After spending nearly a decade following the enterprise software business and nearly another decade in the automation and control space (note that neither instance was a full decade — I’m not that old yet), I thought the old saw about the disconnect between the industrial automation and IT communities had become just that — an old saw. And it seemed to be an old saw whose time had come and gone. Apparently, I was wrong.
Consider this: Over the past decade numerous automation engineers have moved into the IT ranks to help ease the issue of connecting the two islands of information. On top of that, deep down we all knew corporate demands for information access were going to win out over a plant floor engineer’s demand to keep his/her automation area an island unto itself. So combine these two realities and you have an old saw ready for the dustbin, right?
Well, while attending the ODVA conference this week I sat through a presentation on the topic of industrial automation security delivered by Eddie Lee of Moxa (a provider of device networking products) and Paul Didier of Cisco (you know who they are). During the presentation, one of the first points brought up was that, in the IT space, confidentiality, integrity and availability are the most critical data issues and in that order of importance. In the automation space, the exact opposite is true. After all, IT will shut down the entire system in a heartbeat if any sort of critical disconnect occurs. The automation crew, however, will only do the same if the cost of shutting down production is viewed as being the more beneficial route. Their bottom line is to keep the plant up and running at all times.
Having that mindset is great for operations, but a potential threat when it comes to security. To address that issue, Lee and Didier have been working through ODVA over the past few years to create a white paper that addresses security best practices for isolated single controllers, isolated multiple controller environments, and enterprise connected controllers. The white paper is planned for release shortly.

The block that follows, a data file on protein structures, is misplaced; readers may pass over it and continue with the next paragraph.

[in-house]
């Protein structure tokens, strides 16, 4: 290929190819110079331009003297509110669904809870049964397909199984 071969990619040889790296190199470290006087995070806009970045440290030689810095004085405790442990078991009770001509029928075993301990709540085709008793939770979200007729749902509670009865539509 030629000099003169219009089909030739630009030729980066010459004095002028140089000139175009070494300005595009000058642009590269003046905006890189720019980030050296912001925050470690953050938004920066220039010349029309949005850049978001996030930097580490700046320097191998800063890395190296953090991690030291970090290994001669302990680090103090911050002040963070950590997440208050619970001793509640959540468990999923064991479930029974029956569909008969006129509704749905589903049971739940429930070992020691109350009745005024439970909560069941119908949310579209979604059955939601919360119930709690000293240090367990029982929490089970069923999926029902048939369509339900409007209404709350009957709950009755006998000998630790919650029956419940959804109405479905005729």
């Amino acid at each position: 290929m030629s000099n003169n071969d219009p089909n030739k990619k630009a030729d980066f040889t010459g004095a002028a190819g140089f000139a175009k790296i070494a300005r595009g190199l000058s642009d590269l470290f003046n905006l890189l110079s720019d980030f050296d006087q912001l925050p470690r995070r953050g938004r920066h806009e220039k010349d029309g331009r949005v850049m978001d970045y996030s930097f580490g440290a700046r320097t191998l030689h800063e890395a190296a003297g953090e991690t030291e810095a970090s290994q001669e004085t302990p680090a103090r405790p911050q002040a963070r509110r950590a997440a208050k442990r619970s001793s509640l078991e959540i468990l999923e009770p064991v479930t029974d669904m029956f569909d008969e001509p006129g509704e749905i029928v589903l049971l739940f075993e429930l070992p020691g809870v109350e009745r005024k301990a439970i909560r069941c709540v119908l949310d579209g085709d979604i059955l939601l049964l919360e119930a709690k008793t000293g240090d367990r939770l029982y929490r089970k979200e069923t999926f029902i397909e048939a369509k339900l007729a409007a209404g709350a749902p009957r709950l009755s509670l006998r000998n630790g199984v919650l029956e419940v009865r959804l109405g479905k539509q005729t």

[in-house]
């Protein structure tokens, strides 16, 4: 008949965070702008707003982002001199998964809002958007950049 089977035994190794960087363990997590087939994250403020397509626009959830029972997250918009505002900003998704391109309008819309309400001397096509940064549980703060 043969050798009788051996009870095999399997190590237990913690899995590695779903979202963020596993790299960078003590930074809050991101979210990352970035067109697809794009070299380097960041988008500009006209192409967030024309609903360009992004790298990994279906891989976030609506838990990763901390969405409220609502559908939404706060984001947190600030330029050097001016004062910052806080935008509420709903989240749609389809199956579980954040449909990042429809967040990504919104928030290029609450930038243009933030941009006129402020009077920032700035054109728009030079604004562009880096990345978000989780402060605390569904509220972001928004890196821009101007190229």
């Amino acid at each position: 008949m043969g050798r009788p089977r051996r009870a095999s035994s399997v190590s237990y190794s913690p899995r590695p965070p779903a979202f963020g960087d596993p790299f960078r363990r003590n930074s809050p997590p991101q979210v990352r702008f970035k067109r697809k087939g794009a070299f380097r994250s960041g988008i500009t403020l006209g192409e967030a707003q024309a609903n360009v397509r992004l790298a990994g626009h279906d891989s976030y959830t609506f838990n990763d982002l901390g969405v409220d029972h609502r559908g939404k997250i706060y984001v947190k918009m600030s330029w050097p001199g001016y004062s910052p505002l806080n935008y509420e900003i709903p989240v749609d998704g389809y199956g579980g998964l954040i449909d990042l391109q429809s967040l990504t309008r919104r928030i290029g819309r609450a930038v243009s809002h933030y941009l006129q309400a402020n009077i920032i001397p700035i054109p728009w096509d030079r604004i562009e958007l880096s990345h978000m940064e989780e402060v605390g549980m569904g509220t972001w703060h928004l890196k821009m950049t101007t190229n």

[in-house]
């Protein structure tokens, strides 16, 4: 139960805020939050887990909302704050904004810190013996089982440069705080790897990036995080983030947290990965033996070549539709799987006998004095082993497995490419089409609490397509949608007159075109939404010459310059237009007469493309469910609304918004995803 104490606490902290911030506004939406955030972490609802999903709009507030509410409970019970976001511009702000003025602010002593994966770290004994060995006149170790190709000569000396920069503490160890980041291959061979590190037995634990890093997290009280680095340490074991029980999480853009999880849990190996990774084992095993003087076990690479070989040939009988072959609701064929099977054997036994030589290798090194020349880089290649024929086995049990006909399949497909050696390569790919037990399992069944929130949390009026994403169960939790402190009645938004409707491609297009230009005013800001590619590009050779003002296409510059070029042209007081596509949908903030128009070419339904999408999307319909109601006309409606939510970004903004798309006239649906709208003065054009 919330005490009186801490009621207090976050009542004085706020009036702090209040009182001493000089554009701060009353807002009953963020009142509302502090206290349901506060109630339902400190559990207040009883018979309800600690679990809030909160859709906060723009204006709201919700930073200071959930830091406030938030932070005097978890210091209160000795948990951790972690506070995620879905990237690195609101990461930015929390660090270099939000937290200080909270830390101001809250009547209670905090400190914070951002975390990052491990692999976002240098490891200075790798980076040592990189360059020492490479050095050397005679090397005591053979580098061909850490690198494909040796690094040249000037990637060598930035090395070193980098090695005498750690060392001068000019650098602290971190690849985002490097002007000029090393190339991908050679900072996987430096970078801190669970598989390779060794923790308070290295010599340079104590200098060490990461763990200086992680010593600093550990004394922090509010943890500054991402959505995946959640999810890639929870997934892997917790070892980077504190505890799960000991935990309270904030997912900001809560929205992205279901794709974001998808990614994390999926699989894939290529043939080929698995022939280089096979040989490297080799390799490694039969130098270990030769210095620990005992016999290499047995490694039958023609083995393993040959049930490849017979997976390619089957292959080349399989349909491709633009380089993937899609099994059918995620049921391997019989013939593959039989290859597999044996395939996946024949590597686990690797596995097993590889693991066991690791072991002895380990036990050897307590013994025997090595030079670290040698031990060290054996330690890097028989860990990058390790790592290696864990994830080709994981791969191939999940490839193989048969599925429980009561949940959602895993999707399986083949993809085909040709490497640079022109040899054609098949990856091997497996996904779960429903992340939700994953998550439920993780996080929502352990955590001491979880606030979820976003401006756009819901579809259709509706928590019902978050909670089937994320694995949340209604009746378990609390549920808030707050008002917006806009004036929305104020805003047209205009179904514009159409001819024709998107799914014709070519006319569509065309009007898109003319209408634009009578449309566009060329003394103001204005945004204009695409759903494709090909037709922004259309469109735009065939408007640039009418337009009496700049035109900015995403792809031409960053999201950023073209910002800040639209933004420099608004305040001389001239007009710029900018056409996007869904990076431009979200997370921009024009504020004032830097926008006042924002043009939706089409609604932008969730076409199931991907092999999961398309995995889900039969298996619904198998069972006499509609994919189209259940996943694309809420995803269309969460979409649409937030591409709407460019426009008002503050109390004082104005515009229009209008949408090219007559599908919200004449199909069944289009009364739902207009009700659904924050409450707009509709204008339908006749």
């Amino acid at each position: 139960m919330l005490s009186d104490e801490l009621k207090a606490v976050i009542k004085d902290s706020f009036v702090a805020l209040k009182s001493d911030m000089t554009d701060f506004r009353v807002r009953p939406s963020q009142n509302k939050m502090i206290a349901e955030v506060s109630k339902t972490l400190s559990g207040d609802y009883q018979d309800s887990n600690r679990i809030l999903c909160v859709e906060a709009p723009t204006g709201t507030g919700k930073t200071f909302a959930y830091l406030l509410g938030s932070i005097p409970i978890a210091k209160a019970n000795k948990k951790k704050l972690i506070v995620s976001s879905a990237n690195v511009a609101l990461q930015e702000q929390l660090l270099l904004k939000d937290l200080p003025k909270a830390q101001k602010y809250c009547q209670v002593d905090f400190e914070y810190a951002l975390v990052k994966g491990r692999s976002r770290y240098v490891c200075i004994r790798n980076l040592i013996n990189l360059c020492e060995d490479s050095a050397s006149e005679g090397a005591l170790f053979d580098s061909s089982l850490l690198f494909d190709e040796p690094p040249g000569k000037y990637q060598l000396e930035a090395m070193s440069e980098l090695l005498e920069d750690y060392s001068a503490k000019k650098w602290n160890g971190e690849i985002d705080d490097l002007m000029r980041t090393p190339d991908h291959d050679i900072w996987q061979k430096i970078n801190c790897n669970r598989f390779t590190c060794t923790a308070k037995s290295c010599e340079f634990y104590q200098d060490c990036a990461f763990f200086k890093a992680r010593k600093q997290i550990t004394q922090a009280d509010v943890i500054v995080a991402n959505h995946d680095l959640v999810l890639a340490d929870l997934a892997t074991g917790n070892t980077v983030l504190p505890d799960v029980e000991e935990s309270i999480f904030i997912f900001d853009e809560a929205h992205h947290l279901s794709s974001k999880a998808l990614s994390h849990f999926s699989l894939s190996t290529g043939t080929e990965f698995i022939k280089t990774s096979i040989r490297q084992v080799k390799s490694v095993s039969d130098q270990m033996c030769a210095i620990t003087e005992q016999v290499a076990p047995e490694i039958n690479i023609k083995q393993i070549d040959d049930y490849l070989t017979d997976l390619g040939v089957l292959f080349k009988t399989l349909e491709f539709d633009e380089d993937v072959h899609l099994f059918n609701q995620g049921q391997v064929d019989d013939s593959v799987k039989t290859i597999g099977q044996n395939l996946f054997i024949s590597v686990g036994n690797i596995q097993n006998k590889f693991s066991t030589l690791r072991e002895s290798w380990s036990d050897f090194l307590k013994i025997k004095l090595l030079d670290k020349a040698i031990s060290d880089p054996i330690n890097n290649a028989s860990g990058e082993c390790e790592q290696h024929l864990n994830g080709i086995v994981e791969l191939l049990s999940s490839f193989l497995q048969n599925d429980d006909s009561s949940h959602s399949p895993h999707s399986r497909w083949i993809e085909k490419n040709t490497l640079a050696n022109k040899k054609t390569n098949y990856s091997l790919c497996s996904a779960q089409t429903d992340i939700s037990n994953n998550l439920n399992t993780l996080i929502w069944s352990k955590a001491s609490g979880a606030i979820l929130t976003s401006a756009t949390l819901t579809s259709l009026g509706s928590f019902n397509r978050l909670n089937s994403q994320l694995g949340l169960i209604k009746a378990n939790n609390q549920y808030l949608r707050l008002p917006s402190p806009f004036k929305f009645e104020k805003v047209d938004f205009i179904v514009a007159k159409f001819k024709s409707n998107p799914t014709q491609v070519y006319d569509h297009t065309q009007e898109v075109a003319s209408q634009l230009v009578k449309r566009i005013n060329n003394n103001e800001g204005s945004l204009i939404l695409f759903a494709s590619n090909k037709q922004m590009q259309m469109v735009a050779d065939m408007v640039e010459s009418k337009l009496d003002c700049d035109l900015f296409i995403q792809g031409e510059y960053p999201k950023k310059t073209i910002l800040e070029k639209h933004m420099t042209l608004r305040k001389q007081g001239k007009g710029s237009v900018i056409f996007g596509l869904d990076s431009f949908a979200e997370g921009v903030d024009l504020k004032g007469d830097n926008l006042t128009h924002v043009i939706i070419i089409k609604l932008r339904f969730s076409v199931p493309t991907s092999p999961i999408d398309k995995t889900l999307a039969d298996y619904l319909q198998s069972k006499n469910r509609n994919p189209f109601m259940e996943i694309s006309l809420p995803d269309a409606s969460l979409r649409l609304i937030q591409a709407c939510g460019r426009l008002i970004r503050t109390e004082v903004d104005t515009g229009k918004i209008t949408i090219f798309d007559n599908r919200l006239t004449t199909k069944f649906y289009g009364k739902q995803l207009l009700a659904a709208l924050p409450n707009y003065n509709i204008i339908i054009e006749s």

Two major issues getting in the way of effective industrial automation security that Lee and Didier pointed out are:
- When engineers do concentrate on security, they tend to spend more time worrying about protecting the system from a terrorist attack when they should be focusing on addressing the real issues behind most security breaches, i.e., disgruntled employees who have full access to the systems, post-it notes with system passwords plastered throughout the plant, and inadvertent accidents.
- Many engineers tend to wait until a real security problem occurs before doing anything about it.
During the presentation, one person in the audience noted that the best practices Lee and Didier were presenting in the white paper seemed very obvious at this stage of the game. “Isn’t everyone aware of these best practices by now?” the attendee asked.
Lee and Didier agreed that with all the communication that has taken place around this issue over the years, it is not unusual to think that everyone is up to speed on this. But their experience in the field has proven that is not the case.
With the news generated in the last year around the Stuxnet virus, I myself continue to wonder why more automation system designers aren’t finally getting concerned about security.
All of which brings us to the barbecue connection. To understand where I’m going with this, check out the video link below…